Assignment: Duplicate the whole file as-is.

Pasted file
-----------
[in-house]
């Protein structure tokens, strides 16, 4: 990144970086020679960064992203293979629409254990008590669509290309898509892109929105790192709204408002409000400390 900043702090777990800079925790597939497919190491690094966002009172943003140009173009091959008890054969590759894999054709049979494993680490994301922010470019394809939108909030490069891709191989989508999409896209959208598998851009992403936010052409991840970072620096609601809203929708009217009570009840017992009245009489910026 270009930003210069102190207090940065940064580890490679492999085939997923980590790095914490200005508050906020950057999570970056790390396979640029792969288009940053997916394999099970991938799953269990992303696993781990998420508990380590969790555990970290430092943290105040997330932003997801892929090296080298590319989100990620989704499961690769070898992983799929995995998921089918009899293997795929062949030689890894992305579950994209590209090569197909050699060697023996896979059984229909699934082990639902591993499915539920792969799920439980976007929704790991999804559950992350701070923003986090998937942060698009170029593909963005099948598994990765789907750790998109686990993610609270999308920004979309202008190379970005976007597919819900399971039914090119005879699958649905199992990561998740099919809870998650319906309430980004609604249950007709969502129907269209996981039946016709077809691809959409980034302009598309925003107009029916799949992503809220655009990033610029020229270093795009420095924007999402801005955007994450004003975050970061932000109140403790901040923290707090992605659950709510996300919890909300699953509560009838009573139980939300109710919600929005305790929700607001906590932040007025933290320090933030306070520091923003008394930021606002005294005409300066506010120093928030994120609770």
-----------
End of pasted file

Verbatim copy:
[in-house]
């Protein structure tokens, strides 16, 4: 990144970086020679960064992203293979629409254990008590669509290309898509892109929105790192709204408002409000400390 900043702090777990800079925790597939497919190491690094966002009172943003140009173009091959008890054969590759894999054709049979494993680490994301922010470019394809939108909030490069891709191989989508999409896209959208598998851009992403936010052409991840970072620096609601809203929708009217009570009840017992009245009489910026 270009930003210069102190207090940065940064580890490679492999085939997923980590790095914490200005508050906020950057999570970056790390396979640029792969288009940053997916394999099970991938799953269990992303696993781990998420508990380590969790555990970290430092943290105040997330932003997801892929090296080298590319989100990620989704499961690769070898992983799929995995998921089918009899293997795929062949030689890894992305579950994209590209090569197909050699060697023996896979059984229909699934082990639902591993499915539920792969799920439980976007929704790991999804559950992350701070923003986090998937942060698009170029593909963005099948598994990765789907750790998109686990993610609270999308920004979309202008190379970005976007597919819900399971039914090119005879699958649905199992990561998740099919809870998650319906309430980004609604249950007709969502129907269209996981039946016709077809691809959409980034302009598309925003107009029916799949992503809220655009990033610029020229270093795009420095924007999402801005955007994450004003975050970061932000109140403790901040923290707090992605659950709510996300919890909300699953509560009838009573139980939300109710919600929005305790929700607001906590932040007025933290320090933030306070520091923003008394930021606002005294005409300066506010120093928030994120609770």